Alien: Covenant Review

Screen Shot 2017-05-25 at 7.09.29 PM      Alien: Covenant, more like Alien: Commercialization. The only reason this film is enjoyable, which it undoubtedly is, is because it’s a highlight’s reel of the Alien franchise. Alien: Covenant is a compilation of the greatest moments in the Alien franchise, from Ripley replica to a fight with an alien involving a crane.

          There’s a bubbling frustration that arises when reviewing this film because I cannot deny it has some particularly awesome moments, the problem being these moments are carefully selected moments that were proven successful in previous Alien films. There are pockets of newness and brilliance in this new chapter of the Alien/Prometheus franchise, but even these are tied to another sci-fi film Scott previously worked on, Blade Runner. His focus on the rise of the humanoid machine via the androids portrayed in this film mark some great observations about the demise of humans and the rise of the perfected computer, but this is an Alien movie is it not, because it clearly renders Prometheus worthless after reducing its plot to a flashback that eradicates any meaning that could have helped that film.

          In a review style that more similar to what I used to do in the past, let’s now take a look at the positives. Well, the ensemble they managed to gather is great, from a short-lived James Franco to a phenomenal double Michael Fassbender plus all that lies in between. But, if this were to be called anyone’s movie, that title wouldn’t be attributed to the classic xenomorph, but to Michael Fassbender instead, not Walter, not David, Fassbender. I used to think of it as sad whenever an emotionless robot turned out to be best part of a film full of humans, but as of late I’ve began finding it incredibly interesting. Partly due to the mastery Sir Ridley Scott employs when portraying androids, but the real reason of why androids are so pronounced in this film is because Alien: Covenant is a film about the artificial creation of life above anything else, with androids being our entry-point into that mysterious world where the creator and created live among each other and it only being a matter of time before the created notices he’s better. It’s the classic story of the suppressed rising against the suppressor, except we’re the suppressor in this story, feeling innately repulsed by the idea of an emotionless machine of our creation rising up against us just because he think he’s better than us.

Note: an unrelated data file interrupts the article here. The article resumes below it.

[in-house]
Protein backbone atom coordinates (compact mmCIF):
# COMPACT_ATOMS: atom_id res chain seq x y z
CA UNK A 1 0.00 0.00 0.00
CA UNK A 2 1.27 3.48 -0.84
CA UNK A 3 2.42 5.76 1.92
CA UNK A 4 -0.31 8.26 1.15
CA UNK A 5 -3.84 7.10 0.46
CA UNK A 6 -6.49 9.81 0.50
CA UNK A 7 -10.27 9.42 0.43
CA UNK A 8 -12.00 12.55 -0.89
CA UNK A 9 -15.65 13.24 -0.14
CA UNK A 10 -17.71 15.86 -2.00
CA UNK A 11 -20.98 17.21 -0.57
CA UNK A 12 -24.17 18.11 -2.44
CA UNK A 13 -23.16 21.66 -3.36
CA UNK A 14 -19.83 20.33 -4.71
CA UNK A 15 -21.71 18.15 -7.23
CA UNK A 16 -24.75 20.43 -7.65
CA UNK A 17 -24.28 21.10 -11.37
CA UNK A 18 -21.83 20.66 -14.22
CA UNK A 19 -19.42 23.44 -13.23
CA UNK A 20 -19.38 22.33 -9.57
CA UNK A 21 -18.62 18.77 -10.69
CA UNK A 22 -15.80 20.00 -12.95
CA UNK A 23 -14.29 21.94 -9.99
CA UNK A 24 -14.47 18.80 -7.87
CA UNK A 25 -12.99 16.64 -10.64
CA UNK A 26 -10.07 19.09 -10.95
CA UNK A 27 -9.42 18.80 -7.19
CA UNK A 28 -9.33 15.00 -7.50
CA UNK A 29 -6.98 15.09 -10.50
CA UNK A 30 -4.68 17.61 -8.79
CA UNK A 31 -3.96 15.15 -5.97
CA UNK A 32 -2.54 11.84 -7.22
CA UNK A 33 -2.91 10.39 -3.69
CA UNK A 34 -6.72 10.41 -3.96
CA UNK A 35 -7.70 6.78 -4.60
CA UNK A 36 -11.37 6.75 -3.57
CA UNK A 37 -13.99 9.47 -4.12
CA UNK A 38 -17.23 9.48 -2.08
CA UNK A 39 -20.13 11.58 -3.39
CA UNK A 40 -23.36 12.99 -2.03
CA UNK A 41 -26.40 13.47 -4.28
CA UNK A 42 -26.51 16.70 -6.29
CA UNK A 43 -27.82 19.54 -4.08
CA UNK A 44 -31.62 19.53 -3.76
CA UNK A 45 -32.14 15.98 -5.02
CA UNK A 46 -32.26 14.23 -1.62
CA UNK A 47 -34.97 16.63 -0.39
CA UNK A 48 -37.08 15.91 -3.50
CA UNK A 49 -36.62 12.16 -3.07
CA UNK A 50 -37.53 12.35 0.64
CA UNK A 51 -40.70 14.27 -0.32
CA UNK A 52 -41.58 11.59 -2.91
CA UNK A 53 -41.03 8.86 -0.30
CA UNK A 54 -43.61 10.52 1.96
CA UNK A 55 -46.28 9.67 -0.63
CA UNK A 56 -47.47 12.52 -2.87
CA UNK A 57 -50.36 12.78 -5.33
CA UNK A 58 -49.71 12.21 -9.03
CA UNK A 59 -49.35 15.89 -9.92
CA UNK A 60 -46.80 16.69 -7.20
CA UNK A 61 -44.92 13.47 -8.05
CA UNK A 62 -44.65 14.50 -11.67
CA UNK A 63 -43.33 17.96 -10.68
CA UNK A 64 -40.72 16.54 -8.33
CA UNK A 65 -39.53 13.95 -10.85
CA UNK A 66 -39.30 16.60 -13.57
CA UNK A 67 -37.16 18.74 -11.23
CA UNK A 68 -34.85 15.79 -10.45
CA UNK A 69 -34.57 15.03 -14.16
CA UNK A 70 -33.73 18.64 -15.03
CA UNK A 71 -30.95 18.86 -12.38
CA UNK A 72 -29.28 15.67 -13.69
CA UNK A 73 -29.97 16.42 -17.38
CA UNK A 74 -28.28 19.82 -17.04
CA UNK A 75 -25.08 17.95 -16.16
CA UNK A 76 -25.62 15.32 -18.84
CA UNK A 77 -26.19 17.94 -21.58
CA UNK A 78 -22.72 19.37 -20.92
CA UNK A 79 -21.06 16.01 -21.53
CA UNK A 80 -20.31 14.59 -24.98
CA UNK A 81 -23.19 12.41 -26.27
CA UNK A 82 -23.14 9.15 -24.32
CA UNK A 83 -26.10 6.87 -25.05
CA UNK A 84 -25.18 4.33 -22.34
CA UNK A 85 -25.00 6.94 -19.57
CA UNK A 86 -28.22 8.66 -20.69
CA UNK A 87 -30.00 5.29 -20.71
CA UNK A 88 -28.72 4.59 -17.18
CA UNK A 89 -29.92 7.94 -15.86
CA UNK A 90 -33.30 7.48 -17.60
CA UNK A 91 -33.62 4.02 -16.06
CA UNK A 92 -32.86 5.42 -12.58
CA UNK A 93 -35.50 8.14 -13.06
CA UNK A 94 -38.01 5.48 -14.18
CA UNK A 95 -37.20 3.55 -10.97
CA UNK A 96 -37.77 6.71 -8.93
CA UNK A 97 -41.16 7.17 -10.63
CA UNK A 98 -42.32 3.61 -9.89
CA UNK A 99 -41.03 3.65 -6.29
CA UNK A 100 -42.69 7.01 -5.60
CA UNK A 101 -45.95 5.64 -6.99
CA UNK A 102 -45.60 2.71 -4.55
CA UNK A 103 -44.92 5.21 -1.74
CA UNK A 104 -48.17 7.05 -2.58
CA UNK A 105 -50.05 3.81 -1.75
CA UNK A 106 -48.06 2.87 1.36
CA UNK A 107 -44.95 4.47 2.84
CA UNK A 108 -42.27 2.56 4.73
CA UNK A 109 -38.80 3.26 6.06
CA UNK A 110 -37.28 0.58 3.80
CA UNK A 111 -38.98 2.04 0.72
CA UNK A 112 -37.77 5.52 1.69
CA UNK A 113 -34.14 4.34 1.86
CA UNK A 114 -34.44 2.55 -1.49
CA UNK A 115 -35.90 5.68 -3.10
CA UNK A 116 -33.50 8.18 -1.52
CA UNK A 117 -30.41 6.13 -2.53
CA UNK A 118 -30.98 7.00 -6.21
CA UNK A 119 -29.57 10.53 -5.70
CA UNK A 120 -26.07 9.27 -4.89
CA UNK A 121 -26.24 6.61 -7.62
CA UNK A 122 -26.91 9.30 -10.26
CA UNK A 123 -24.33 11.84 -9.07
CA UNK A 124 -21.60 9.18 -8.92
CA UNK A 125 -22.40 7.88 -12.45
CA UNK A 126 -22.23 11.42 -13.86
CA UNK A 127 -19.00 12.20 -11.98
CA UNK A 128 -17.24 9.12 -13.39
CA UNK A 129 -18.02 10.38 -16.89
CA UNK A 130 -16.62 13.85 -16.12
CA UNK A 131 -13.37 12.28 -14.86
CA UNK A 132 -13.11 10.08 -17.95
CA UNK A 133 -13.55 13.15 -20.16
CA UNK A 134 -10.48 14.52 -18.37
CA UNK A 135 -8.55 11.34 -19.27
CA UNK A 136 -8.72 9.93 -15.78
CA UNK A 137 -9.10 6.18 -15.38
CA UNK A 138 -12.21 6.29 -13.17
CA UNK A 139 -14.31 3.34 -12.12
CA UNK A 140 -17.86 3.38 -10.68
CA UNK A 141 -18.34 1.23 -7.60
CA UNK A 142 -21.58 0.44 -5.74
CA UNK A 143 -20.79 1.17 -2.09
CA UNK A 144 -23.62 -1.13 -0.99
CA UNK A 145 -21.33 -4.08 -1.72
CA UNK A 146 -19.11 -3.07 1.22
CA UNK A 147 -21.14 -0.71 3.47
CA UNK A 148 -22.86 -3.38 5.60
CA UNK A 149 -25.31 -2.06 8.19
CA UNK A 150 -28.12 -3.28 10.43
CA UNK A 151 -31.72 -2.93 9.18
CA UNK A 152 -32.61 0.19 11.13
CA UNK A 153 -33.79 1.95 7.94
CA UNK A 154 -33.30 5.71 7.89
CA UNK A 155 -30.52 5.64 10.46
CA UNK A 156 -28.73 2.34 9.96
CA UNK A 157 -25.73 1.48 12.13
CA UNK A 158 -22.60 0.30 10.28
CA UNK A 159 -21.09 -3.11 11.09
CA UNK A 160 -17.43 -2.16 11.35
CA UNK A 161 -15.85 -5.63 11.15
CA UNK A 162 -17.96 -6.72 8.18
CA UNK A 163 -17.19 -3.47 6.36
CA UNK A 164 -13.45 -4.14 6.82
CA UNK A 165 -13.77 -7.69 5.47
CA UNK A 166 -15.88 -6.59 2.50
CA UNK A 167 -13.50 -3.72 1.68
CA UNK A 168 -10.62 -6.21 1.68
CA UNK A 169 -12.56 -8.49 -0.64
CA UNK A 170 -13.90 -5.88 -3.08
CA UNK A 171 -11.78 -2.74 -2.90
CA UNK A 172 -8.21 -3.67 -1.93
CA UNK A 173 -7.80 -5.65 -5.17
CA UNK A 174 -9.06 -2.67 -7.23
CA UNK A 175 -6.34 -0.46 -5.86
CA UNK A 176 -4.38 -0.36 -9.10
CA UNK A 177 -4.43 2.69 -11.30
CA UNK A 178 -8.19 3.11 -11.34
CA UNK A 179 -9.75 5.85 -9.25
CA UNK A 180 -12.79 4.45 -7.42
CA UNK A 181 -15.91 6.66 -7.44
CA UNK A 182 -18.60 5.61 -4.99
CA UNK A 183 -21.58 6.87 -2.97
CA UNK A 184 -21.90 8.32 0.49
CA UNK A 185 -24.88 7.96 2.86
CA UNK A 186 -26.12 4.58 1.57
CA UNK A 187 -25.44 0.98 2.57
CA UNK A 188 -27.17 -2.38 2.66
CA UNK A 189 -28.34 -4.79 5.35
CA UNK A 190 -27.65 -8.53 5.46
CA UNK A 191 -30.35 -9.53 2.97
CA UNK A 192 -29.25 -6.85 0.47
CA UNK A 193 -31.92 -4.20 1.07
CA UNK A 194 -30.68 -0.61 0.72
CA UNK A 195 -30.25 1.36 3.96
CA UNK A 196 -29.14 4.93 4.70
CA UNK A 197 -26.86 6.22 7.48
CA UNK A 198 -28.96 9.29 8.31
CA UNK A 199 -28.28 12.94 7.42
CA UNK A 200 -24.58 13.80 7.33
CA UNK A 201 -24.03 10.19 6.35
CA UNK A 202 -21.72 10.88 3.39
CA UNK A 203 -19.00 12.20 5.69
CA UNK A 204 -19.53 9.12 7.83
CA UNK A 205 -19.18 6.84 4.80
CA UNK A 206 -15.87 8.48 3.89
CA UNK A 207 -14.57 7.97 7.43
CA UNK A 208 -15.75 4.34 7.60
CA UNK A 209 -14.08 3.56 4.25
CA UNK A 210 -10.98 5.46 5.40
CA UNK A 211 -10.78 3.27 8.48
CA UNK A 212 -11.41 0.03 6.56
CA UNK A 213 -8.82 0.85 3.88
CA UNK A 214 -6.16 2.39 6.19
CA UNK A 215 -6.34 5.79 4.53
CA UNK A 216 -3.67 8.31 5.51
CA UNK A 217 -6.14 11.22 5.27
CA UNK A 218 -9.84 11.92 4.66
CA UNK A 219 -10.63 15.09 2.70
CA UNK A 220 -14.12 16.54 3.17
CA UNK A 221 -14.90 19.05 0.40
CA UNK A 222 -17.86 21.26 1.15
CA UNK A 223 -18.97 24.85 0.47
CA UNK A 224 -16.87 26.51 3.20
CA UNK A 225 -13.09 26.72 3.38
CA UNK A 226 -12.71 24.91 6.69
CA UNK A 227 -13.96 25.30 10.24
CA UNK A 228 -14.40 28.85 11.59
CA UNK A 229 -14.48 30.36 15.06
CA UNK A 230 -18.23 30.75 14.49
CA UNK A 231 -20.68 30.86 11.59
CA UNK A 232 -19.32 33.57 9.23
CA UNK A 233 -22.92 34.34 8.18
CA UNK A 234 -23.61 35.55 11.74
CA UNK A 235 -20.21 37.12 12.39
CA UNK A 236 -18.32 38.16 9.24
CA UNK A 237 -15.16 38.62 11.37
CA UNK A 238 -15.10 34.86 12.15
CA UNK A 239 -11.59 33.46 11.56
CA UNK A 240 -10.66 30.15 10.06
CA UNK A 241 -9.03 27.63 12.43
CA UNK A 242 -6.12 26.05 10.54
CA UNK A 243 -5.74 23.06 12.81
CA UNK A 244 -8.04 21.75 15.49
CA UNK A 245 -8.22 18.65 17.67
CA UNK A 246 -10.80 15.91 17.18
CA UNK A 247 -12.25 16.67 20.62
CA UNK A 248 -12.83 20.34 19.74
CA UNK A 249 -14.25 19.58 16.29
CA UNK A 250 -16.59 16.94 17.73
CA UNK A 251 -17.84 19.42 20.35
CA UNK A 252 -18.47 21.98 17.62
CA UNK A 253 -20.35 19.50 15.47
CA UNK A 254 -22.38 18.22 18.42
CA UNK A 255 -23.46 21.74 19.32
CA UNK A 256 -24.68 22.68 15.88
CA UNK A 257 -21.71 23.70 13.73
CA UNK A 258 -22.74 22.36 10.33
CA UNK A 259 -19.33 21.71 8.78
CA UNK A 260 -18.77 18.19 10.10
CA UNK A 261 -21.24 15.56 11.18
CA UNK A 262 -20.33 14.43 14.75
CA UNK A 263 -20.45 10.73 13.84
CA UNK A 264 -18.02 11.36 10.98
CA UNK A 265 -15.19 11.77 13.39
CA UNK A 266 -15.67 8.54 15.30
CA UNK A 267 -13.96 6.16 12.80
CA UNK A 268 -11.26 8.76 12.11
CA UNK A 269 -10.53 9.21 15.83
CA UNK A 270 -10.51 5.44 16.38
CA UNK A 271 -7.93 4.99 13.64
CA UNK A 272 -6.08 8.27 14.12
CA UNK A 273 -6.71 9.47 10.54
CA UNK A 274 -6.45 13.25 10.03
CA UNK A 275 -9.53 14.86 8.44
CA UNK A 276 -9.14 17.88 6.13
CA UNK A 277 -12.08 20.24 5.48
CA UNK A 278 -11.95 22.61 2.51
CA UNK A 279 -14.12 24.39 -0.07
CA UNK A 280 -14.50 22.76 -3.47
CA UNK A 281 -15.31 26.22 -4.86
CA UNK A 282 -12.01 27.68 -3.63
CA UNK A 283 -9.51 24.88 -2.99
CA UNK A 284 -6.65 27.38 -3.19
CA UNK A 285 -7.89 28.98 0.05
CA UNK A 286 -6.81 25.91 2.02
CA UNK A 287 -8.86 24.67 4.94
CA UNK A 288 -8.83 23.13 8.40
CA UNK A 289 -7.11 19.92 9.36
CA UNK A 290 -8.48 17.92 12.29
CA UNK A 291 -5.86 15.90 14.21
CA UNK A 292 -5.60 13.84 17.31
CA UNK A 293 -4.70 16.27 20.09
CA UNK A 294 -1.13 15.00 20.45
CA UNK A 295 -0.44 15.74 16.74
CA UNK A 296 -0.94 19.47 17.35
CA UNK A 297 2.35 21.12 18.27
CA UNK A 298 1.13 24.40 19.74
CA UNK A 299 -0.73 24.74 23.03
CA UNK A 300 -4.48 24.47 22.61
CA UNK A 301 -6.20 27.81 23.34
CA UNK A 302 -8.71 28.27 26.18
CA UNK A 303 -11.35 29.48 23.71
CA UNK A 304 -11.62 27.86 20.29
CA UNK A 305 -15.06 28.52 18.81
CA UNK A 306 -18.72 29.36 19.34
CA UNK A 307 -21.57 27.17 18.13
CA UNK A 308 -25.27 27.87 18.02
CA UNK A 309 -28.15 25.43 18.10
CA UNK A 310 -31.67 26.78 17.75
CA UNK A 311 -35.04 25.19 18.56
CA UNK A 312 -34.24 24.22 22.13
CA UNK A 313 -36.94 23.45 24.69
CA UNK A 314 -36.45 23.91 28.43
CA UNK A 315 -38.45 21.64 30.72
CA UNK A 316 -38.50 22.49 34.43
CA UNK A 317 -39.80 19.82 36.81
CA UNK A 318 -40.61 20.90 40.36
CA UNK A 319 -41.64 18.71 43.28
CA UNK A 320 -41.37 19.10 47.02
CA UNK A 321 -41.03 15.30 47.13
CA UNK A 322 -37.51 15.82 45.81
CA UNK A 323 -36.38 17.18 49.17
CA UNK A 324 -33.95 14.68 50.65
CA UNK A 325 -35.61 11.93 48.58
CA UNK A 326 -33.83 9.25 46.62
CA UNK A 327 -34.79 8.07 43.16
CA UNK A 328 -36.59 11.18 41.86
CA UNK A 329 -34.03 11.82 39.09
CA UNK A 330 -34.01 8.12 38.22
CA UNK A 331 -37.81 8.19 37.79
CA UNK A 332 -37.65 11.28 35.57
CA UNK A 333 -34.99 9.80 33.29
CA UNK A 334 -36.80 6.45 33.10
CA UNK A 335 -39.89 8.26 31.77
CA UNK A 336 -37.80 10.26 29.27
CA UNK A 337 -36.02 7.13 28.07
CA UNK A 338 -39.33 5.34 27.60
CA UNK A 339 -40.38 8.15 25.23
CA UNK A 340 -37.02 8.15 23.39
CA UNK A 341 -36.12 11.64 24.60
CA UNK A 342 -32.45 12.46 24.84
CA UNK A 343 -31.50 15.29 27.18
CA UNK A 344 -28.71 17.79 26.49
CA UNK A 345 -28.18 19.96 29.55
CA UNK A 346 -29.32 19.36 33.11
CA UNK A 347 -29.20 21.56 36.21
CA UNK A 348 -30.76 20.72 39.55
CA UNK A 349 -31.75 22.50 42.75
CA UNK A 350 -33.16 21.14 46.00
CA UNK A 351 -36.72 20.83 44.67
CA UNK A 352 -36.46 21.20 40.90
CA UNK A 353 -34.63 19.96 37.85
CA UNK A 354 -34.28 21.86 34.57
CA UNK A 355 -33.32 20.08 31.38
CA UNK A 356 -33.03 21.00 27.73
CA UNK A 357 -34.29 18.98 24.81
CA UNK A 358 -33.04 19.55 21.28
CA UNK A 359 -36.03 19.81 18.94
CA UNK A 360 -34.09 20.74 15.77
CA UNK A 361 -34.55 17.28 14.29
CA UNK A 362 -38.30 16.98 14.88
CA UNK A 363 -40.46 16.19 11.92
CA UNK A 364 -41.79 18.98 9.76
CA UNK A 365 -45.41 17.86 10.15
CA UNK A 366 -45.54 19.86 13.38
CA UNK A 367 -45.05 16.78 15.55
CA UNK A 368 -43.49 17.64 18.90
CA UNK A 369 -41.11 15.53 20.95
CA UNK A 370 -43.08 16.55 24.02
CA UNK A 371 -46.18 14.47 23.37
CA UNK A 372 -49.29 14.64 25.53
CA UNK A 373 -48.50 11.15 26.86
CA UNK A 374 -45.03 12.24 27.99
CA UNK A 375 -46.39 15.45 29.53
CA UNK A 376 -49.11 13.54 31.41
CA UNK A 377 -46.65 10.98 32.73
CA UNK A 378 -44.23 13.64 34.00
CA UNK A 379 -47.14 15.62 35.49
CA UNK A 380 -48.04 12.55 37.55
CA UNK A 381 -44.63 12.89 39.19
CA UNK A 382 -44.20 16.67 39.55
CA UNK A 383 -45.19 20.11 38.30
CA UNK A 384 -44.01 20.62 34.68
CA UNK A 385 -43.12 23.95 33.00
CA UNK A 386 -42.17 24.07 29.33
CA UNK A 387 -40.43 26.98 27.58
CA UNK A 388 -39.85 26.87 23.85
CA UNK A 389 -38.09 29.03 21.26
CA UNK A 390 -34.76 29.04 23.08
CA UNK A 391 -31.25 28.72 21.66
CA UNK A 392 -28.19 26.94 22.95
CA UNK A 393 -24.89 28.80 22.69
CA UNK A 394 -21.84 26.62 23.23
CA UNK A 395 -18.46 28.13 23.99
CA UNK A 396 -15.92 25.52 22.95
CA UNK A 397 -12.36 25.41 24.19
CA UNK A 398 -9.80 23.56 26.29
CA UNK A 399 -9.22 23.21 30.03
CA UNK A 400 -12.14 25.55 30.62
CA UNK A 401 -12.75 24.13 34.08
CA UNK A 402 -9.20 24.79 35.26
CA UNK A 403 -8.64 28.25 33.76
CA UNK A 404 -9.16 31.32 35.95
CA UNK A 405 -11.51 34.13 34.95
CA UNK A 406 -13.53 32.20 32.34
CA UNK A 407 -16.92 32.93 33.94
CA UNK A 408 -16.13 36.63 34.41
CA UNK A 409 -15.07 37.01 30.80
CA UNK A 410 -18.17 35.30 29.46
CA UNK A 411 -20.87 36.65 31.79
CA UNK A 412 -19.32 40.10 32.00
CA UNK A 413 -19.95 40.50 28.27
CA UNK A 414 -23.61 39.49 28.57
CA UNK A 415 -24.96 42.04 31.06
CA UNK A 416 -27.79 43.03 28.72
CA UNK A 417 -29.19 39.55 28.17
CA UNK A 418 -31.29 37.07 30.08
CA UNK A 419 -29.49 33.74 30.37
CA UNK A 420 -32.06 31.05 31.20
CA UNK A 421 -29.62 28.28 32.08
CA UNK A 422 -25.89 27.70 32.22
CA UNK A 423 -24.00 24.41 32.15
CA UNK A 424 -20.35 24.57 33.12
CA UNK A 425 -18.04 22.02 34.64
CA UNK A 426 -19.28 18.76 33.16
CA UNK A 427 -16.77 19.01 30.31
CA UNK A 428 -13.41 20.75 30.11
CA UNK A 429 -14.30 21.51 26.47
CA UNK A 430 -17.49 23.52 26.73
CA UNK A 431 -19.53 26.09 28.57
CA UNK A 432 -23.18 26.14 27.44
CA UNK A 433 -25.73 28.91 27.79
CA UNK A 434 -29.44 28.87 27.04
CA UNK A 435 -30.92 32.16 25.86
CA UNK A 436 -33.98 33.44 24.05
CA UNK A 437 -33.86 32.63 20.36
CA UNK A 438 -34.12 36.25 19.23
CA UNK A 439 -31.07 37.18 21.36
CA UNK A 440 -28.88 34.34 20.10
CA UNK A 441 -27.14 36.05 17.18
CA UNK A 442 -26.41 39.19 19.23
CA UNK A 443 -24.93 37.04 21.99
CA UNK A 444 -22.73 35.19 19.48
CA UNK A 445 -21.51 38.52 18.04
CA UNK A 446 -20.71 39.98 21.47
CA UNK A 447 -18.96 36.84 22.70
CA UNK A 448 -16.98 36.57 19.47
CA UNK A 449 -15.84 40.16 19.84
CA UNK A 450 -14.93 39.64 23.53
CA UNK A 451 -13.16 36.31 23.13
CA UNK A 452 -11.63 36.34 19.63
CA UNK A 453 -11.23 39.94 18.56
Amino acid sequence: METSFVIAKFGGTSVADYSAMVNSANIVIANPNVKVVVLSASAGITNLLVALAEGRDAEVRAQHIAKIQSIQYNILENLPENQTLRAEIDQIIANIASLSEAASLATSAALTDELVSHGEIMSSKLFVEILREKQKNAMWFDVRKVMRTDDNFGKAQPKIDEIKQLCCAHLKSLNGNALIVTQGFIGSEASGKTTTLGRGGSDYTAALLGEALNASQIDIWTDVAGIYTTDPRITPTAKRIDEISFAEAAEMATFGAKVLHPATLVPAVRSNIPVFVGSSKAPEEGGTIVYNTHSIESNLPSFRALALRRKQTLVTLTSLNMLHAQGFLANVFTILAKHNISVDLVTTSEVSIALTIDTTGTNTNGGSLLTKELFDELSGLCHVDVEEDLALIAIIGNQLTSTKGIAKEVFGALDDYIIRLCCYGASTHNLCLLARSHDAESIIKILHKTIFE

There’s always the lusciousness that unfolds before the camera that I can praise and although there’s no one who can visually direct sci-fi like him, that saying has become standard among people reviewing a Ridley Scott film. At the core of this story an intriguingly complex reflection on artificial lifeforms, the only problem is the surrounding we must endure to get there is a network of bastardized moments from previous Alien films. The final confrontation in this film is literally identical to that of the original Alien except now its been upped by a bigger budget. Although I enjoyed Covenant, I abhor what it stands for, the formulaic commercialization of a once beloved original sci-fi film classic. It belittles the franchise to the constraints of the typical Hollywood blockbuster, there’s seriously like five more of these in the works and we’re just filing behind the ticket-vendor looking to get satisfied by a re-appropriation of what once was classic, original sci-fi.

          With regards to its dealing in the land of electric sheep, Ridley Scott hits it out of the park. The idea of this film being a bridge between Prometheus and the Alien franchise can be completely discarded because this film discards the entirety of the events that occurred in Prometheus. Most importantly, as an Alien film, I’d have to neglectfully agree to it working, the only reason it does being as a result of it hijacking a successfully proven scenes from past films in the franchise. Alien: Covenant is the perfect commercial film for the modern age but a complete betrayal of the film that birthed the franchise it has now uprooted.


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